Recent Changes to the Law Relating to Child Support and Health Insurance

On July 8, 2019, the Massachusetts legislature approved changes to the law surrounding orders for health insurance coverage in cases where child support is ordered. The statutes impacted include G.L. c. 208 (the divorce statute) and G.L. c. 209C (for children of unmarried parents). The law, entitled An Act Making Appropriations For The Fiscal Year 2019 To Provide For Supplementing Certain Existing Appropriations And For Certain Other Activities And Projects, provides for, among other things, the following:

  • If the Court enters a child support order, either parent may be ordered to maintain health insurance coverage for a child if such coverage is available at reasonable cost and is accessible to the child. Under the previous law, only the parent paying child support could be ordered to maintain coverage for a child, unless the parties otherwise agreed.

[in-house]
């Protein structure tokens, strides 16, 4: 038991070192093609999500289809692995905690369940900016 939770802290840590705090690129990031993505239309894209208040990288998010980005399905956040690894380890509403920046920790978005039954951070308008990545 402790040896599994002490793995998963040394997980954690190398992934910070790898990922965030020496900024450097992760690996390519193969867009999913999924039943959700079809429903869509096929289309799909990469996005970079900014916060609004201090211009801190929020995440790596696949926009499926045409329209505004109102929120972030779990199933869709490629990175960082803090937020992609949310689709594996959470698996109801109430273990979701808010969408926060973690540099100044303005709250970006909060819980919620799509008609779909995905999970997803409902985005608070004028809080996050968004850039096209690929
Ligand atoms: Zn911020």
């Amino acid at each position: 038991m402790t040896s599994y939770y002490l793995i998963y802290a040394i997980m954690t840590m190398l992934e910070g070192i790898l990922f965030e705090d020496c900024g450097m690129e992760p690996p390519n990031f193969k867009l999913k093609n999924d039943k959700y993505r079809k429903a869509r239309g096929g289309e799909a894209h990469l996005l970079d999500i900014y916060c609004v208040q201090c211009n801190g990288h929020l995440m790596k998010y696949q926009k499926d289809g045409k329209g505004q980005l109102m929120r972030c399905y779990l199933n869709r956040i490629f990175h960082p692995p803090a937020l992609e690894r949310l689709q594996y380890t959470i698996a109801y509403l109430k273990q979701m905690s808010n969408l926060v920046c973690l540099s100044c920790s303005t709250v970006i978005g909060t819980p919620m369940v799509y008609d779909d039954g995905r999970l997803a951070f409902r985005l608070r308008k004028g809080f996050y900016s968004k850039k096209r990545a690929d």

• Health care coverage is deemed to be reasonable in cost if the cost to the party ordered to provide health care coverage does not exceed 5% of the gross income of that party. Further, private health insurance shall be deemed not available at reasonable cost to a parent whose gross income does not exceed 150% of the federal poverty guidelines for the family size or who receives MassHealth. Prior to this change, the law did not contain a percentage of income cap in determining reasonableness. In fact, if insurance was offered by an employer, the insurance was deemed to be reasonable.
  • To be considered accessible, the insurance plan must offer covered services available within 15 miles of a child’s primary residence. The accessibility requirement is completely new under the law.
  • If a child is enrolled in MassHealth, the law now provides that the Court shall require the enrollment to be maintained as long as the child remains eligible for enrollment. Additionally, the Court may also order the obligor (meaning the parent paying child support) to enroll the child in private health insurance if: (i) private health insurance is available to the obligor at reasonable cost and is accessible to the child; (ii) enrollment in the insurance is in the best interest of the child; and (iii) enrollment in the insurance will not create an undue hardship for the obligor or the obligee.
  • Parents under an order to pay for employer-sponsored coverage that is not accessible to the child, not reasonable in cost, not in the best interests of the child or a hardship to either parent may contest the order or seek modification of an existing order.